"Construction of Femininity: A Political Reading of Psychoanalytic Feminism." International Lacan Society on "Lacan, Culture, and Sexual Identity.” Kent State University. May 1990.

"Theorizing the Ends of Feminism and Politicizing Feminist Theories." The Ends of Theory International Conference. Wayne State University. March 1990.

"On Oroonoko's Ideological Formation: Reading Oroonoko from a Feminist, Third-worldist Perspective." Aphra Behn Society's Inaugural "Restoration and Eighteenth-Century Women's Voice" Conference. University of San Diego.  February 1990.
Respondent to Gayatri Spivak, "Critical Theory: Poststructuralism and Issues of Gender, Race and Class." Rhetoric, Linguistics and Literature Conference. USC. March 1988.

Fall 2017 Courses

Fall 2017 Courses
Course - Section Title Days Time Location
GENG 698 - 02 Independent Reading - - - - - - - -
CRN: 41787 3 Credit Hours Instructor: Young-ok An

Schedule Details

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GENG 699 - 03 Master's Essay - - - - - - - -
CRN: 42301 3 Credit Hours Instructor: Young-ok An

Schedule Details

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J-Term 2018 Courses

J-Term 2018 Courses
Course - Section Title Days Time Location

Spring 2018 Courses

Spring 2018 Courses
Course - Section Title Days Time Location
GENG 629 - 01 Transnational Lit by Women - T - - - - - 1800 - 2100 OEC 212
CRN: 21712 3 Credit Hours Instructor: Young-ok An Travel, journey, voyage, sojourn, especially into a foreign land—the words are magic, and they evoke in us an opportunity for self-discovery and discovery of the new world. What about women’s travels or female travels imagined by women writers? Do these add additional “baggage”? Inspired by the burgeoning “literary mobility studies”—which include studies of travel writing, narratives of migration and the impact of wars and power hierarchies—this course examines a fantastic array of women’s writing, focusing on the late eighteenth century through the mid-nineteenth century, when international traveling spread and became firmly established in cultural and literary discourse. The era’s important scientific and territorial “discoveries”—including Captain James Cook’s journeys to the Antipodes and to Hawaii and Mungo Park’s excursions to Africa—fed the reading public’s rising interests in the “outside” world, and literary writers met them with stories of the faraway lands. Women writers increasingly participated in this repertoire, exploring the theme of journeys into foreign lands. Spanning various genres (including poetry, novels, plays, epistolary forms, literary annuals, etc.), these women writers experimented with various literary trajectories usually assumed to be the prerogatives of male writers (Byron being the most celebrated case). Residing in distant times or traversing different geographical areas, their memorable characters seem to work as their avatars; and the “exotic” female characters reflect their own aspirations and anxieties. Thus these women writers challenged the cult of domesticity inculcated in women of the time on the one hand (by becoming authors and by shaping the general public’s imagination about women’s mobility), and commented on the prevailing ideologies of British nationalism and imperialism on the other. They revealed that individual and national identities were often socially constructed, and along gendered lines. These issues concerning mobility, emigration, science, nature, imperialism, cosmopolitanism, and transnational crossings resonate in our time as much as theirs. Course readings may include authors such as Madame de Graffigny (Letters from A Peruvian Woman, translated from French), Flora Tristan (Peregrinations of a Pariah), Mary Wollstonecraft (Letters from Scandinavia), Mary Shelley (Collected Tales and Stories; Lodore), Felicia Hemans (The Forest Sanctuary and other poems), Letitia Landon (Romance and Reality and poems), and Jemima Layton (Spanish Tales), along with secondary sources. This course satisfies the pre-1830 British literature requirement. Prerequisite: GENG 513 or permission of the instructor.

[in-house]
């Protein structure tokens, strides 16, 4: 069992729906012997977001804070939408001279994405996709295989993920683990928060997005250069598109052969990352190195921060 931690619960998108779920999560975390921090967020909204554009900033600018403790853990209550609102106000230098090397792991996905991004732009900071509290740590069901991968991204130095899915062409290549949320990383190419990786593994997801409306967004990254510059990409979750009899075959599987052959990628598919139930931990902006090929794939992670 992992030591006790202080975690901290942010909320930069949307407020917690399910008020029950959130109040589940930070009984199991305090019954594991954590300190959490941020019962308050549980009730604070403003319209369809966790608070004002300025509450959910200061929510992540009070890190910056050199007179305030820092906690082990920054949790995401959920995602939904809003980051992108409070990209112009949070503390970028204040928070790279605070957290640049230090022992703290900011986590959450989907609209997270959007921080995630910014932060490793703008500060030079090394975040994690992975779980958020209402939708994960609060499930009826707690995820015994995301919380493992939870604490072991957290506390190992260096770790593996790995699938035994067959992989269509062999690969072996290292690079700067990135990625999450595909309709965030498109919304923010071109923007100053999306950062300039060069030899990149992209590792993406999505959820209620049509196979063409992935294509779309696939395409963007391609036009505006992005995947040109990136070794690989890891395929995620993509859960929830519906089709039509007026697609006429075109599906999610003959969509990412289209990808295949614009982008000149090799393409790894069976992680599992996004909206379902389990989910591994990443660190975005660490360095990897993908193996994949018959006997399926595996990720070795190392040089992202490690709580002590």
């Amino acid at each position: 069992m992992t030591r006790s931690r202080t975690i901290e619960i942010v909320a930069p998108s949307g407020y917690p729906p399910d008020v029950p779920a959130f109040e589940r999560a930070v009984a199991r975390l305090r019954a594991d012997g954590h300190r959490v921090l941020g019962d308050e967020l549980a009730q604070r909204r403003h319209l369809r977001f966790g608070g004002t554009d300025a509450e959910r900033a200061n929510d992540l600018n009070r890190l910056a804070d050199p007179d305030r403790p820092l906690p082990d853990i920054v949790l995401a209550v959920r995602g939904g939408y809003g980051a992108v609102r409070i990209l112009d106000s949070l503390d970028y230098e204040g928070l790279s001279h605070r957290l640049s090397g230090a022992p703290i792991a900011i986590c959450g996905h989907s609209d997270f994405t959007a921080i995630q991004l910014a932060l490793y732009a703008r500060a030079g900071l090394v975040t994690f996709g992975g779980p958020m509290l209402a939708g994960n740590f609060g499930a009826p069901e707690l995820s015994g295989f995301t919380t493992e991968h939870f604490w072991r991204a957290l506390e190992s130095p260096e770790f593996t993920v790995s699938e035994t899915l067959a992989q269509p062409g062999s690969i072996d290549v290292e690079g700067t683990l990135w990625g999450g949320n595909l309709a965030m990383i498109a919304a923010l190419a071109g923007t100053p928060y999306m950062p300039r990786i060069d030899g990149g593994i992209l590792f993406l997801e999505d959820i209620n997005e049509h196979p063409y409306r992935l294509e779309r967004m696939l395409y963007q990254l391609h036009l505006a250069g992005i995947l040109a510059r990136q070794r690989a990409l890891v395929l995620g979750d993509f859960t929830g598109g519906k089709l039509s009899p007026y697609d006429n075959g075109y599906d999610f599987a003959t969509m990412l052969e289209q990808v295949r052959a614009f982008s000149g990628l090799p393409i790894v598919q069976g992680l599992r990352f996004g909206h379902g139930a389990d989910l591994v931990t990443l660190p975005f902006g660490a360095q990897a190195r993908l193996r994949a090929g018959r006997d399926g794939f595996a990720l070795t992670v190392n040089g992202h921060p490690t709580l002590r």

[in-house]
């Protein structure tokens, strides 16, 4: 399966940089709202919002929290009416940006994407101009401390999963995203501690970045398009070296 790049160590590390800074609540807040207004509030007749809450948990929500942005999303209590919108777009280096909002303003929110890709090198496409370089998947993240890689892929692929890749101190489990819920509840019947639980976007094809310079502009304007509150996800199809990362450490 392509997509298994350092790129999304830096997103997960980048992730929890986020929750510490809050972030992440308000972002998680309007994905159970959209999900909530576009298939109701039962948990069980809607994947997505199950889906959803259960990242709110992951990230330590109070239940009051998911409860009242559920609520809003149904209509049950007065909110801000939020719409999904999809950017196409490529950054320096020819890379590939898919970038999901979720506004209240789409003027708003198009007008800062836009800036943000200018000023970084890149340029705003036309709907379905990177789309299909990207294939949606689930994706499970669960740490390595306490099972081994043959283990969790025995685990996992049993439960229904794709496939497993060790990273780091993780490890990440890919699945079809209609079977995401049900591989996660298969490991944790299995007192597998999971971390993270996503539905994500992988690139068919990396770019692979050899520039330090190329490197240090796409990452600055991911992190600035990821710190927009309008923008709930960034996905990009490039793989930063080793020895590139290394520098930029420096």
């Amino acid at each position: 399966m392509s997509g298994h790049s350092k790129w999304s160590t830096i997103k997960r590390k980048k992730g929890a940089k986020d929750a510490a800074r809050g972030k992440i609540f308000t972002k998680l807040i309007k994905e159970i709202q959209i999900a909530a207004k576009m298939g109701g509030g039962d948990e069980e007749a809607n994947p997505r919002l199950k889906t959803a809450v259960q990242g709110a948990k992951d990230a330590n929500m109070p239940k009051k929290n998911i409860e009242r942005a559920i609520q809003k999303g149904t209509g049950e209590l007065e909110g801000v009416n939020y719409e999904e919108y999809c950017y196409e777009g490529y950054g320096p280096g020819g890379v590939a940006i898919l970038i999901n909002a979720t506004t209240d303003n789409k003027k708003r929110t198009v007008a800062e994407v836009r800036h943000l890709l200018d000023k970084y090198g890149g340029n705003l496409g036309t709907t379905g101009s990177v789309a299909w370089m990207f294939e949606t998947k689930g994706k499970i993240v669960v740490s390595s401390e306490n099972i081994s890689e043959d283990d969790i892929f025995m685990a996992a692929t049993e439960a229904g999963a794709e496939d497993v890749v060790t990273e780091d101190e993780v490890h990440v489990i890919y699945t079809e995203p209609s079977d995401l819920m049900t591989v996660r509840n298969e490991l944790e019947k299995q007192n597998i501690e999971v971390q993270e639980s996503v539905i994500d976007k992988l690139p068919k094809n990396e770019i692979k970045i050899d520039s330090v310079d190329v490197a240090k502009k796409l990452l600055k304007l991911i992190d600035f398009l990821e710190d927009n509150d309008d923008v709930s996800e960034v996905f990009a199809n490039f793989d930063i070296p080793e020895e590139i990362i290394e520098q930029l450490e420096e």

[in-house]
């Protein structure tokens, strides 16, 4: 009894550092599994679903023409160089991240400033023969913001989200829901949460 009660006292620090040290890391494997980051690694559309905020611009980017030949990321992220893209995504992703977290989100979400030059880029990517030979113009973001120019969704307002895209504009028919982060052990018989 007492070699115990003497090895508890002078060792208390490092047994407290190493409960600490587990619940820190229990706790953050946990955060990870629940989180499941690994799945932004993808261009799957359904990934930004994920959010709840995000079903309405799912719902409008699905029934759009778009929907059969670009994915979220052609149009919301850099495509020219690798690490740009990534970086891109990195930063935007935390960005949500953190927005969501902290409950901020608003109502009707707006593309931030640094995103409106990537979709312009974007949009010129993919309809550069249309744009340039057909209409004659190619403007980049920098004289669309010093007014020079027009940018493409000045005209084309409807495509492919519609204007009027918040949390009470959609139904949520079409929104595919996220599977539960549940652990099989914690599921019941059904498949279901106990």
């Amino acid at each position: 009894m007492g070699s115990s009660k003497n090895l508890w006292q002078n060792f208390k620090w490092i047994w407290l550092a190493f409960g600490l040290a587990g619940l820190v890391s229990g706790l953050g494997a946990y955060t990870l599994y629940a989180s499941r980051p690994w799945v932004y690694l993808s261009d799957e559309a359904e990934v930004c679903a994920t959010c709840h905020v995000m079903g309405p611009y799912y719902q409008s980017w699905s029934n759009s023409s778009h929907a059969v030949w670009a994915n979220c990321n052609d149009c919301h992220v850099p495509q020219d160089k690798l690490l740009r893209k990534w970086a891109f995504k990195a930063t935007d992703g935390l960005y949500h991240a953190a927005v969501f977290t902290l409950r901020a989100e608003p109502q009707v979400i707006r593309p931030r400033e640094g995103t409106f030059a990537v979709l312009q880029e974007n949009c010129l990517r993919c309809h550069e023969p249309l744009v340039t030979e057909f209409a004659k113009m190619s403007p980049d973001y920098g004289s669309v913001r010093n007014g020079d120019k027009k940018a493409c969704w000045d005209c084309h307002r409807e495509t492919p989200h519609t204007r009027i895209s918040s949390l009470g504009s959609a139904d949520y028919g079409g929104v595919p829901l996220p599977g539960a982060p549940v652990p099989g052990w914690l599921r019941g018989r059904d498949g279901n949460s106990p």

Schedule Details